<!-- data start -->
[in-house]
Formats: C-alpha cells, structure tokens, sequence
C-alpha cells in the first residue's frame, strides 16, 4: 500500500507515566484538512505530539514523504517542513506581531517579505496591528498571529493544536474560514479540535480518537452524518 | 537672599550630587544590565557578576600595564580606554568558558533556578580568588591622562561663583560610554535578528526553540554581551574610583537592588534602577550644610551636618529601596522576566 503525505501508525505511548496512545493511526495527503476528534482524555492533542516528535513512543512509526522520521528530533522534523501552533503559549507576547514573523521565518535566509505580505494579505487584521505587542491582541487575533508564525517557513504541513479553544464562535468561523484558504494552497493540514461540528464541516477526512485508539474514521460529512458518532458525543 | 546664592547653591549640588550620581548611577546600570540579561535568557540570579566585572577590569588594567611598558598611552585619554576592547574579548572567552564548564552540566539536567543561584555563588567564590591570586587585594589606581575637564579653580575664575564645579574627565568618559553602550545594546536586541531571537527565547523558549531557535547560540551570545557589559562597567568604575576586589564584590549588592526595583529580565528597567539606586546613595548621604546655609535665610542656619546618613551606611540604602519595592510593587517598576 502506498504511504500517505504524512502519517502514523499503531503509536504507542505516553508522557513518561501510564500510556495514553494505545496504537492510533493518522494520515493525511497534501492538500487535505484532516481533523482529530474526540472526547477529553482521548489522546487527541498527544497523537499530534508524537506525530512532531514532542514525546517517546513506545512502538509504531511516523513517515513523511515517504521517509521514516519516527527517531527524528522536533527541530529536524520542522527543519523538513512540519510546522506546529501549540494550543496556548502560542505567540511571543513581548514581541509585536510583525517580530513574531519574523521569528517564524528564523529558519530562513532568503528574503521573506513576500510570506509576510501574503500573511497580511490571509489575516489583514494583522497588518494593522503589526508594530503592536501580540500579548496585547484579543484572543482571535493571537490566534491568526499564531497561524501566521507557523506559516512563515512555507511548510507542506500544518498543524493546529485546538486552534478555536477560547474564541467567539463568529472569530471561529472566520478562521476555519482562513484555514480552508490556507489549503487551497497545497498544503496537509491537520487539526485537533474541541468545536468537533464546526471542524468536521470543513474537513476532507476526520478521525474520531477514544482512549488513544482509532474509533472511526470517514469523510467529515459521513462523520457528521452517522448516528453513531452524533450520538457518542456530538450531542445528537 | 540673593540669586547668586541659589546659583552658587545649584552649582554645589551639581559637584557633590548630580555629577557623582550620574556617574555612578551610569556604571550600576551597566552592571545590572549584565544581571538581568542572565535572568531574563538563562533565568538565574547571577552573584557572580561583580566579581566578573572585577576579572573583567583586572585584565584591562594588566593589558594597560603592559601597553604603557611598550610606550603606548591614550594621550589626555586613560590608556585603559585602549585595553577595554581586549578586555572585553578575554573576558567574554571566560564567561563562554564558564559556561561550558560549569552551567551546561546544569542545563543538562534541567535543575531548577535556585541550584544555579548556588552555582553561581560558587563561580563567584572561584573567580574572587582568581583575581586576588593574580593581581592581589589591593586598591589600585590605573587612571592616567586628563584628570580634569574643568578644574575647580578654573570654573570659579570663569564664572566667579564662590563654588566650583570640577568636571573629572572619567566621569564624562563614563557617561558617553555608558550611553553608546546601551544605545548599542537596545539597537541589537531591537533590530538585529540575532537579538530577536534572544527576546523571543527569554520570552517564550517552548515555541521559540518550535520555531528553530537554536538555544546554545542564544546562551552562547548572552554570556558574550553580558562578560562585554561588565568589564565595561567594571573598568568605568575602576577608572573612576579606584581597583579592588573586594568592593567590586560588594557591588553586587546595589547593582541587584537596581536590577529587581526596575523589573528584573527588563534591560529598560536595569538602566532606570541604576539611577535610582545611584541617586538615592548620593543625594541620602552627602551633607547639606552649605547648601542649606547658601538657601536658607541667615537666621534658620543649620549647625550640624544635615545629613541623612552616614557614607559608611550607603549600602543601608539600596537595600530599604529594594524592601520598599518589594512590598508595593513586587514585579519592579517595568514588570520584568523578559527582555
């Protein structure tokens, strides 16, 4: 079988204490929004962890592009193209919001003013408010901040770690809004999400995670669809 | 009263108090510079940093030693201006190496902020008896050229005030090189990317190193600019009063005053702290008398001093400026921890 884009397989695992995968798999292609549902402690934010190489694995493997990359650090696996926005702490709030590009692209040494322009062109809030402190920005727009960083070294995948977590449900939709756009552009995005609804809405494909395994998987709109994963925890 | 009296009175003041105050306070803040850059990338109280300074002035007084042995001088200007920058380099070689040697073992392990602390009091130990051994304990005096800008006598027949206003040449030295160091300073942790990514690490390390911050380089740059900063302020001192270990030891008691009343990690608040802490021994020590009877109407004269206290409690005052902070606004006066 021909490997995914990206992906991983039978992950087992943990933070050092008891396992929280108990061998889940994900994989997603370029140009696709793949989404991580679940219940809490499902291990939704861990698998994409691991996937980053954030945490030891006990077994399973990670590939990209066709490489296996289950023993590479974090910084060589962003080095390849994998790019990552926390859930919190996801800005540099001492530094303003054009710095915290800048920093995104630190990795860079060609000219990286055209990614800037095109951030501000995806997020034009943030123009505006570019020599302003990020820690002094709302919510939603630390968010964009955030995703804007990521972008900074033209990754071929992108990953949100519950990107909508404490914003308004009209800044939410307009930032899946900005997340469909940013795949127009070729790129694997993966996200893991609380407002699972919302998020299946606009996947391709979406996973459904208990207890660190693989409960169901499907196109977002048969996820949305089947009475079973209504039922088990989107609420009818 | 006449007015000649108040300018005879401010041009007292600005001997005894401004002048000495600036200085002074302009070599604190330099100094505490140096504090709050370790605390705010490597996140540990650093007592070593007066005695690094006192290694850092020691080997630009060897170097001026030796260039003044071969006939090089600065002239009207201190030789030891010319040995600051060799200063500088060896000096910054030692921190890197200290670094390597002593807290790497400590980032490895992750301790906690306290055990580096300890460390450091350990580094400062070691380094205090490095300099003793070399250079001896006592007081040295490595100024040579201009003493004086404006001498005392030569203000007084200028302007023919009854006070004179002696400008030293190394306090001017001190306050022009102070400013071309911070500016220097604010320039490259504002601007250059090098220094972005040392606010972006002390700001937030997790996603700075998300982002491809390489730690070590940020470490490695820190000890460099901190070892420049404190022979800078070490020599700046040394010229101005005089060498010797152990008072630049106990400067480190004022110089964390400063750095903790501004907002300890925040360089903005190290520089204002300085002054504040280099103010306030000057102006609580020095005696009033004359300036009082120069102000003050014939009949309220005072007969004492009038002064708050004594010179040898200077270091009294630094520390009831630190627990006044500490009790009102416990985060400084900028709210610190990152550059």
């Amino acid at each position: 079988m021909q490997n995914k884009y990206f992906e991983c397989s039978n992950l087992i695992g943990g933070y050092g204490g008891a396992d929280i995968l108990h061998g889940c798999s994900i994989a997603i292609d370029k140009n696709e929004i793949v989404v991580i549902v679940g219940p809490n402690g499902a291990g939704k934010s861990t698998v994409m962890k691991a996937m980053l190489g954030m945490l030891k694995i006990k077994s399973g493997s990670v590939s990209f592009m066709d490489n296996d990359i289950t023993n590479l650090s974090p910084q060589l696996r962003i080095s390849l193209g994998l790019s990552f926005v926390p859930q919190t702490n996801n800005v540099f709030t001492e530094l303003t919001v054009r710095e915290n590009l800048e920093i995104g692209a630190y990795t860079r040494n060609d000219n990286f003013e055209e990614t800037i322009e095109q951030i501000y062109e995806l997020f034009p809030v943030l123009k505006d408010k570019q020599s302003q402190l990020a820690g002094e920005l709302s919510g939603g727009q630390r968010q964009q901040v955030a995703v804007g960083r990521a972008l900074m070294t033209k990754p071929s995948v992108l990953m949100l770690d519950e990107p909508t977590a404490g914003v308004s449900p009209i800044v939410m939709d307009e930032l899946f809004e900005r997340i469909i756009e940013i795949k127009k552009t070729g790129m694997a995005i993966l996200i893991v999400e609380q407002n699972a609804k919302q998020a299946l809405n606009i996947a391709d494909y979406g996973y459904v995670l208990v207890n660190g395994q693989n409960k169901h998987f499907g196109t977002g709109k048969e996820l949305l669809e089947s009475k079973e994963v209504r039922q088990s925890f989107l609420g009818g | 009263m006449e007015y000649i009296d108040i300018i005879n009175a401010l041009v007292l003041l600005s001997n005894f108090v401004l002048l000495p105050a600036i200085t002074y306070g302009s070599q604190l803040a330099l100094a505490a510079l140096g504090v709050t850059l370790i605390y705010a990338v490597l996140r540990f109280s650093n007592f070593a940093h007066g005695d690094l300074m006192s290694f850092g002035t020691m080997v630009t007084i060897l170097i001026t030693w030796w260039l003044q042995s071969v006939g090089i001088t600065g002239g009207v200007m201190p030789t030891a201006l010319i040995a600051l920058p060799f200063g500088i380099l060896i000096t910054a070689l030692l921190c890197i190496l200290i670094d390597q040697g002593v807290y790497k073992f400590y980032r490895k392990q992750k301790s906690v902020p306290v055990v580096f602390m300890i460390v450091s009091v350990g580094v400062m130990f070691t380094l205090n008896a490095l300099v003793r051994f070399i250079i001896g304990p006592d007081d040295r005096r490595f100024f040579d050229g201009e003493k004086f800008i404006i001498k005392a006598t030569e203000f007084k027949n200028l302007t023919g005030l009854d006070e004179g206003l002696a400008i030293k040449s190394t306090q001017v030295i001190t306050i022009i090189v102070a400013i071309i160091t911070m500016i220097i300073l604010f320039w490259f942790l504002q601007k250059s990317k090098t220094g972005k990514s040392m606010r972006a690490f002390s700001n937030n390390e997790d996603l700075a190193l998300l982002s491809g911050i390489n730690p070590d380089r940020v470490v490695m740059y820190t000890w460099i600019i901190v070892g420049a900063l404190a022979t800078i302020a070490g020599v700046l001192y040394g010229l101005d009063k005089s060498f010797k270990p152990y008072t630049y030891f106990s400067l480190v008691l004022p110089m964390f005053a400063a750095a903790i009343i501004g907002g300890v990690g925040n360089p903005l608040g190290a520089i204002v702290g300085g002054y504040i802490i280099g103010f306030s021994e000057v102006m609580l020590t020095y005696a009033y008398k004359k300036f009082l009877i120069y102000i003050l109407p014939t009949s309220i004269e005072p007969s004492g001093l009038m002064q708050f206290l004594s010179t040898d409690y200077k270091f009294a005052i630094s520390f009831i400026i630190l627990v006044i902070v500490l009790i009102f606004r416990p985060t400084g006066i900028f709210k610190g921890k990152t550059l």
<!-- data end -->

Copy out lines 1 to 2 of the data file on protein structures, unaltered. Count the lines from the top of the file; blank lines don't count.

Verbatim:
[in-house]
Formats: C-alpha cells, structure tokens, sequence